The topic of marijuana use and legalization can be a hot-button issue for some who say it is harmful and should not be encouraged as well as for others who believe legalization is an inevitable occurrence based on trends moving to relax restrictions, especially for medical use.
Even though marijuana is legal for personal and/or medical use in certain states, the use of it can still lead to addiction and adverse health effects, including cognitive impairments.
The Centers for Disease Control and Prevention (CDC) estimate that 1 in 10 people who use marijuana will become addicted, with that percentage increasing to 1 in 6 users if they begin to use it by age 18.
According to the CDC, nearly 37.6 million people have used marijuana in the past year, making it the most commonly used drug aside from alcohol. Addiction becomes a concern when the use of the substance or activity causes harmful effects to the user or those around them.
Is Marijuana Addictive?
It is possible, however, marijuana presents much more commonly as a substance use disorder. That means while it isn’t a physical addiction, the use of the substance causes negative effects on a person’s daily life, personal relationships, finances, and can even lead to legal issues.
Frequency Of Use
If a person is increasing their quantity of use or using throughout the day it could be indicative of dependence or addiction.
Problems with memory, learning, and difficulty concentrating have been reported. Impaired driving and loss of interest in physical activities that were once enjoyed as a hobby or excelled in during the high school or college years can also occur.
According to the American Lung Association, marijuana directly impacts the lungs and can lead to chronic bronchitis as well as causing immune-compromised people to develop lung infections. Cancer is an additional concern for health professionals.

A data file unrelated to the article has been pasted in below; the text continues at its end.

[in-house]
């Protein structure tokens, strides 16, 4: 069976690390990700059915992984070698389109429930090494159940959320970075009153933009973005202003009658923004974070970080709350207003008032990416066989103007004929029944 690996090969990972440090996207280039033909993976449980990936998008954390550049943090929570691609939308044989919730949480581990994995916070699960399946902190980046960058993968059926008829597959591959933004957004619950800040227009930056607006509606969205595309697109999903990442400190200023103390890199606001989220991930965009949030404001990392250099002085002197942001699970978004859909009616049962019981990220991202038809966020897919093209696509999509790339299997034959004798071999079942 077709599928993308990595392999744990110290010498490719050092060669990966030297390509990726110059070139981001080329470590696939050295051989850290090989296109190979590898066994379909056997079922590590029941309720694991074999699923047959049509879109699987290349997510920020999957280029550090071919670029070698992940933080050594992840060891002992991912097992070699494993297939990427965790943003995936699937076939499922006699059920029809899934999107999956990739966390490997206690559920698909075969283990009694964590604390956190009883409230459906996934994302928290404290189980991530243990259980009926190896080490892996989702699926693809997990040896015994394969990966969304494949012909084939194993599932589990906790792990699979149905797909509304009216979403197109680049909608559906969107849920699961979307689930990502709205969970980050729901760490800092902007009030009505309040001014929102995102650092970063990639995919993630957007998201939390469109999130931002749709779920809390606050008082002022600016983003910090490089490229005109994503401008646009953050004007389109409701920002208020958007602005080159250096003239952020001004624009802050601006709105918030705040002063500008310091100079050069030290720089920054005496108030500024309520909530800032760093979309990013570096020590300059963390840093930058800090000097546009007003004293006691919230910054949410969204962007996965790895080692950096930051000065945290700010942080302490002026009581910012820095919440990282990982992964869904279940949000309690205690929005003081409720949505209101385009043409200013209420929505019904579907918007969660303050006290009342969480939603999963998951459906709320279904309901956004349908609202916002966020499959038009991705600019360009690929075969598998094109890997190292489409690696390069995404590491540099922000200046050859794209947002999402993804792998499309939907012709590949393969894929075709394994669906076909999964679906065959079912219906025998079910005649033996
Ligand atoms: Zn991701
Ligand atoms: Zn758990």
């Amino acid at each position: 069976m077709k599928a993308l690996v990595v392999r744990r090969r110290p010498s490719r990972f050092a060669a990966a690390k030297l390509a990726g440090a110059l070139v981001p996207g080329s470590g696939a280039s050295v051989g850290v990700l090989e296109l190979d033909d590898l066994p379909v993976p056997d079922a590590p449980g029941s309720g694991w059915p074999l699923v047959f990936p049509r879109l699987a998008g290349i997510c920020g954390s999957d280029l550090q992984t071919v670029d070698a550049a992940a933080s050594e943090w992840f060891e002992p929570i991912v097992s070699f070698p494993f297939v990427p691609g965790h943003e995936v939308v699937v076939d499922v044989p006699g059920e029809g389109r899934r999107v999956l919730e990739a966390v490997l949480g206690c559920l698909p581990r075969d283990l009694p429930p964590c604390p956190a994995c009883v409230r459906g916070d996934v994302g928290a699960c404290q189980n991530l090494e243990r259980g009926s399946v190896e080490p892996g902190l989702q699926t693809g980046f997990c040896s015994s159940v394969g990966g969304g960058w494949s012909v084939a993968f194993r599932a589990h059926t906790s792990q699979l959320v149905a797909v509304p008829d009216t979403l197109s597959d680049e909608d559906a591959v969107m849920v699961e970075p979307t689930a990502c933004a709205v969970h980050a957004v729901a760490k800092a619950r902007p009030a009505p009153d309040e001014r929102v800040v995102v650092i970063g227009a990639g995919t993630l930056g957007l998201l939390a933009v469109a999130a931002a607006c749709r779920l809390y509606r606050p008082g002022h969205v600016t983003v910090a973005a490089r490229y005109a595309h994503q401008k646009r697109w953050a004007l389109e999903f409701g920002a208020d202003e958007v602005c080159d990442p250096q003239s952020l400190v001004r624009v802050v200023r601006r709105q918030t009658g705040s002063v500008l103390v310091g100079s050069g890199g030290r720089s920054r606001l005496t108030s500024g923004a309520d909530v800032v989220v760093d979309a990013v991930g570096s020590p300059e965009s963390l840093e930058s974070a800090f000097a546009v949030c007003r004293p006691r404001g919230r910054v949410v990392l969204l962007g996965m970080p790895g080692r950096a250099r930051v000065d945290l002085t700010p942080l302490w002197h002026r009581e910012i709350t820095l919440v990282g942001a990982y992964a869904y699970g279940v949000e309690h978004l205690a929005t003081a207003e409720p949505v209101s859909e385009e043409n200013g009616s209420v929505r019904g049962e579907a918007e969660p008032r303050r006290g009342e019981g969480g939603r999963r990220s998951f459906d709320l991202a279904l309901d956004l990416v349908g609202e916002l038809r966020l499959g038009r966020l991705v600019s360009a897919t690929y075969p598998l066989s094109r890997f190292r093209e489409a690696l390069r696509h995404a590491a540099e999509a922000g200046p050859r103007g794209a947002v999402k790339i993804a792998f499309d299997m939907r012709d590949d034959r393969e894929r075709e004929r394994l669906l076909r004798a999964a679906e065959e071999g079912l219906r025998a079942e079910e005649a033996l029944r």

The ability to learn and retain information is reduced; this can result in making errors and feeling a lack of motivation to meet responsibilities. This can affect advancement opportunities and job security. Additionally, getting a job could be difficult due to having marijuana in your system.
Relationships can feel strained because of difficulties caused by the use of marijuana, including financial stress and reduced participation in scheduled activities. It is possible to lose custody or visitation rights of your dependent children if your presence, influence, or unreliability is deemed harmful.
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Legal complications can be minor or major, but regardless they should be a big concern. They can have long-term and far-reaching effects, such as posing a serious threat to your job security, negatively affecting future job prospects, depleting your finances with hefty legal fees and fines, and even resulting in a license being suspended if a person operates a vehicle while under the influence. This can be a devastating loss in livelihood for many, especially for people with a commercial driver’s license who must have one to perform their job.
If someone is reaching for a substance to handle an emotional situation, this is called self-medicating. Whether by ignoring the situation, drinking, screaming, or disappearing in order to get high, the fact remains that the problem at hand remains unaddressed. In the meantime, avoidance can cause harm to the person with the problem as well as others.
Difficulty Stopping Use
If discontinuing use is difficult to achieve, this is another red flag that marijuana is impacting someone’s daily life. Any substance that causes problems such as these should be examined for the benefit obtained compared to the loss due to using.
Isn’t Marijuana Legal In Texas?
Just like alcohol and tobacco sales are regulated by states regarding the age a person must be to purchase, marijuana is also subject to state laws regarding use, manufacture, distribution, and sale, as well as the operation of vehicles and equipment due to the possibility of impaired judgment.
Marijuana administered in medicinal cannabis form such as oil or inhaler to treat those with intractable epilepsy was legalized nearly six years ago in a Texas law written by North Texas Republican representative and registered nurse Stephanie Klick.
This is when Texas became one of 33 states, along with five U.S. territories and Washington, D.C., to legalize some type of medicinal use. Texas expanded use in 2020 to include patients with terminal cancer, multiple sclerosis, Parkinson’s disease, ALS, autism, and other seizure disorders, allowing them to be treated with THC, the main psychoactive compound found in marijuana.
Eleven states have legalized marijuana for recreational use as of 2020 and that number is expected to grow.
What Exactly Is Marijuana?
Many people use it, talk about it, are opposed to it, are not opposed to it, used it once a long time ago, or have never seen it or used it.